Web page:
But until I see hard evidence that judges understand and defend the 1st amendment I must say R.I.P.

Darren said...

You're too young to be so cynical. Leave that for oldsters like me!

Marbel said...

What a story. Unbelievable.

Thanksgiving... it's carbo-load day to prep for all the shopping Friday morning. Thankful to? Walmart, of course, for all the great doorbuster deals.

Seriously, even some Christians I know do not think of Thanksgiving as a day of thankfulness to God.

Donalbain said...

Each and everyone one of your points is wrong.

1) Nobody suggests that you should be free from religion, but the state (or representatives of the state, like teachers) should not advance one religion over another be that Christianity, Hinduism or Scientology

2) Very possibly that is an issue, but is generally held to be ceremonial and not binding

3) Which was argued AGAINST by many of the Founding Fathers

4) None of whom are allowed to promote any particular religion. Their role is to serve the needs of people of their faith and other faiths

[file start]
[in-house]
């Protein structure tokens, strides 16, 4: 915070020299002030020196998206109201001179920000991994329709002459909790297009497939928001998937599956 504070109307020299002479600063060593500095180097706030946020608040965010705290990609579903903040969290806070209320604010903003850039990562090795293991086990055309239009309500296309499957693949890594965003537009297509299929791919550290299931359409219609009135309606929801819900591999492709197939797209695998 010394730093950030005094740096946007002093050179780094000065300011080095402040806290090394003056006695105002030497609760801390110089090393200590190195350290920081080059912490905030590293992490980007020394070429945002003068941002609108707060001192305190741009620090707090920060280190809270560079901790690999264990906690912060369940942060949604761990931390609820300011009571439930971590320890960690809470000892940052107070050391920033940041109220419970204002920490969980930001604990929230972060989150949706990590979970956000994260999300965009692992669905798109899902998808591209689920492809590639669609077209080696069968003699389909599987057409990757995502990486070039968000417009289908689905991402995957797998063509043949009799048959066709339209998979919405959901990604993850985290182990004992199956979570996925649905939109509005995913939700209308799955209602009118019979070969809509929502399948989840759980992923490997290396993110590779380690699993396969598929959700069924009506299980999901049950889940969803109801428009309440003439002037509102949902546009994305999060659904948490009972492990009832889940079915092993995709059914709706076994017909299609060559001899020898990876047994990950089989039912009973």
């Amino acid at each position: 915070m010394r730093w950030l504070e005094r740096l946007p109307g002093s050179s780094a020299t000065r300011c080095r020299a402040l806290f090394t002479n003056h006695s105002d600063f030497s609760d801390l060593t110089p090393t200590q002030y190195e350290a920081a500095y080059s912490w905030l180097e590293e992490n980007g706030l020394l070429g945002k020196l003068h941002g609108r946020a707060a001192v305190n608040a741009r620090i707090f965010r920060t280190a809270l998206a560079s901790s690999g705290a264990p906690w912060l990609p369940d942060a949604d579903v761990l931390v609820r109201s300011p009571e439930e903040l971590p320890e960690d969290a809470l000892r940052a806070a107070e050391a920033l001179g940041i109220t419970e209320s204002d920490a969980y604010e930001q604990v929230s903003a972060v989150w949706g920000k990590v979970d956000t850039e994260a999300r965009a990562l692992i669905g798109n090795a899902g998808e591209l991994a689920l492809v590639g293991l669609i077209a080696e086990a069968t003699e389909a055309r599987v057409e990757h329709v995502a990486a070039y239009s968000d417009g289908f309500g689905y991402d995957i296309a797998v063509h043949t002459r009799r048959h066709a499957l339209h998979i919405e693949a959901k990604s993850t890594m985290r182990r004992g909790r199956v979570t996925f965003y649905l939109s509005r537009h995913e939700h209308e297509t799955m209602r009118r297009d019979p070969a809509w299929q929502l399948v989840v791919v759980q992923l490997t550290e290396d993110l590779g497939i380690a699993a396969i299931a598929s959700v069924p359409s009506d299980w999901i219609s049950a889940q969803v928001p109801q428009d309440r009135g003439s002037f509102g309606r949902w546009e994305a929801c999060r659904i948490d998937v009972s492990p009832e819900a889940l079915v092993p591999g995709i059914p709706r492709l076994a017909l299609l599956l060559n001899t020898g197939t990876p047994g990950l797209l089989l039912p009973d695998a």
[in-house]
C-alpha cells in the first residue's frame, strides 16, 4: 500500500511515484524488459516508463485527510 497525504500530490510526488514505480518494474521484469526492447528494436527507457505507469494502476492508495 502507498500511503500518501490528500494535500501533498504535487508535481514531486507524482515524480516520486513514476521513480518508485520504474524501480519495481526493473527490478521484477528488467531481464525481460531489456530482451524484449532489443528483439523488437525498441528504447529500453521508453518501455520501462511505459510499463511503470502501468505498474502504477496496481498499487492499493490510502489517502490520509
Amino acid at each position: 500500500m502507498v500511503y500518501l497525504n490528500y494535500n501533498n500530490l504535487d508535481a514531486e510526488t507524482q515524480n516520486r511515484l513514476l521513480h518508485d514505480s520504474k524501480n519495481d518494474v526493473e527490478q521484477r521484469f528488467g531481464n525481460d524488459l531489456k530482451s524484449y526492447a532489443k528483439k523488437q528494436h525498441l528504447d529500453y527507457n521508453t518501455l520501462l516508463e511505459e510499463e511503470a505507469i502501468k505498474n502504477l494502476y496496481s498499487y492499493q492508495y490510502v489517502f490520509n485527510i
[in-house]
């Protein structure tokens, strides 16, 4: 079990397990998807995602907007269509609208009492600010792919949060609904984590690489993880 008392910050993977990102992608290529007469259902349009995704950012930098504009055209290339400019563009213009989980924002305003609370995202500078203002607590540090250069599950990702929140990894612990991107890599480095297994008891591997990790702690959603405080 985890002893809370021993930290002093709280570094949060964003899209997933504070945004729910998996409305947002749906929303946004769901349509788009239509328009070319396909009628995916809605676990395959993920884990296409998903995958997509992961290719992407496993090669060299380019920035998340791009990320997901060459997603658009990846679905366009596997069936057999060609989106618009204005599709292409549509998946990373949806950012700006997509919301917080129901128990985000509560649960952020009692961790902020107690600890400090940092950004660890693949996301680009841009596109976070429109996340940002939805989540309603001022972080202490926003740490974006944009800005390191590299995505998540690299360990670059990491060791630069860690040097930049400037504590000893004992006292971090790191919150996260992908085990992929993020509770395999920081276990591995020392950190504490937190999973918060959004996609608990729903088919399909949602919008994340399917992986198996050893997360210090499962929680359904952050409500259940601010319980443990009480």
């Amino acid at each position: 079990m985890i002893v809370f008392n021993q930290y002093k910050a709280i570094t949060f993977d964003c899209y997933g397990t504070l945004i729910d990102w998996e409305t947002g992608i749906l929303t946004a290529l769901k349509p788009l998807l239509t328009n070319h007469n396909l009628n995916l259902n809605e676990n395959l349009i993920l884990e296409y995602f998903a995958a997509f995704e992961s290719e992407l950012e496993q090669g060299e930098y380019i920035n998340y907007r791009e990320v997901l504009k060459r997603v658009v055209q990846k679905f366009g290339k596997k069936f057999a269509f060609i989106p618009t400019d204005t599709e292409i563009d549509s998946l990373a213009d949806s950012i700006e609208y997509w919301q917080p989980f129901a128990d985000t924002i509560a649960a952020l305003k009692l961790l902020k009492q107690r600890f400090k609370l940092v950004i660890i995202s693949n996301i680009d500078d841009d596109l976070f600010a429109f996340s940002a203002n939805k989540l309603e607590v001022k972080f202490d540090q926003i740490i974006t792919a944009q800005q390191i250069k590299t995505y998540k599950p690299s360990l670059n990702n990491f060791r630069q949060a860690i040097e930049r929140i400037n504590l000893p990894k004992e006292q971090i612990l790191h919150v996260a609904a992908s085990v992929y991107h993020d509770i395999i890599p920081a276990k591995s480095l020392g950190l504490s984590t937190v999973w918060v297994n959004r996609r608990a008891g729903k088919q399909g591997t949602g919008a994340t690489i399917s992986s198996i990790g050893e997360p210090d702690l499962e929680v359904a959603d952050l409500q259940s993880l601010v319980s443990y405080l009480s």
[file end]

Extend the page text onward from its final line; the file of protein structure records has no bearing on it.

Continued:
5) Which is not legally binding on anyone.

6) You can also swear "so help me Allah" or not swear at all.

7) Not mentioned in the Federal constitution though.

8) You can give thanks to whoever you like, Allah, Jesus or Native Americans or your mom and dad.

9) Christmas is not just religious these days

10) The Vatican is a nation state, just like Belgium is.

Darren said...

Your points are wrong. Get a clue. My points *clearly* show tht the atheistic view of the 1st Amendment is incorrect, and the fact that government doesn't tax church property is yet *another* example that our government can aid religion--it just can't *establish* one a la The Church of England.

Your funniest point is the last one. I guess the Pope isn't a religious figure--or if he is, that's completely separate from his being the HMFIC in the Vatican.

Go drink another pint.

Donalbain said...

I notice that you do not actually ADDRESS any of my points, you just jump straight to the insinuation that I am drinking. Fascinating discussion style. Now, onto your actual "claims".

It is NOT an "atheistic" view of the 1st amendment. In fact, most of the 1st ammendment cases wrt schools were brought by Christians or Jews. The state has no role in saying that one religion is better or worse than any other. That is long established jurisprudence in the USA. And the constitution does not say it "cant establish" a religion. It says it can "pass no law regarding the establishment of a religion", where "the establishment" is a noun, not a verb.